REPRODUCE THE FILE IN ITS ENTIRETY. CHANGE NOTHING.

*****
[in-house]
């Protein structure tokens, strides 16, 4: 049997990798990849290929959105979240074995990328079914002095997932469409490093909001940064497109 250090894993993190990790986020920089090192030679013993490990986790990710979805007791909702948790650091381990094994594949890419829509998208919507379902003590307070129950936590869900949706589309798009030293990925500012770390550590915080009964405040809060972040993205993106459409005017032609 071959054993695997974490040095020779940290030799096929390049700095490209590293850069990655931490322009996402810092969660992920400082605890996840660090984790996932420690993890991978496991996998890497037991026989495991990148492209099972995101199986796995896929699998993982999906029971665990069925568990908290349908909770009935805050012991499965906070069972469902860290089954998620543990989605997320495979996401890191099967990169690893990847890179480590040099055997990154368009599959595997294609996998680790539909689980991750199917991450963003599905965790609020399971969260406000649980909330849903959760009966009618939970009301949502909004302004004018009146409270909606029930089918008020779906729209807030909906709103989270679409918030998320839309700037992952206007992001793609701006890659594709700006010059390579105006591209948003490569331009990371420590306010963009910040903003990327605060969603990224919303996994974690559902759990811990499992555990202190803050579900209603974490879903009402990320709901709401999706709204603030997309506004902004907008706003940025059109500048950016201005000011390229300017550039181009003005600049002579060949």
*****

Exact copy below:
[in-house]
């Protein structure tokens, strides 16, 4: 049997990798990849290929959105979240074995990328079914002095997932469409490093909001940064497109 250090894993993190990790986020920089090192030679013993490990986790990710979805007791909702948790650091381990094994594949890419829509998208919507379902003590307070129950936590869900949706589309798009030293990925500012770390550590915080009964405040809060972040993205993106459409005017032609 071959054993695997974490040095020779940290030799096929390049700095490209590293850069990655931490322009996402810092969660992920400082605890996840660090984790996932420690993890991978496991996998890497037991026989495991990148492209099972995101199986796995896929699998993982999906029971665990069925568990908290349908909770009935805050012991499965906070069972469902860290089954998620543990989605997320495979996401890191099967990169690893990847890179480590040099055997990154368009599959595997294609996998680790539909689980991750199917991450963003599905965790609020399971969260406000649980909330849903959760009966009618939970009301949502909004302004004018009146409270909606029930089918008020779906729209807030909906709103989270679409918030998320839309700037992952206007992001793609701006890659594709700006010059390579105006591209948003490569331009990371420590306010963009910040903003990327605060969603990224919303996994974690559902759990811990499992555990202190803050579900209603974490879903009402990320709901709401999706709204603030997309506004902004907008706003940025059109500048950016201005000011390229300017550039181009003005600049002579060949």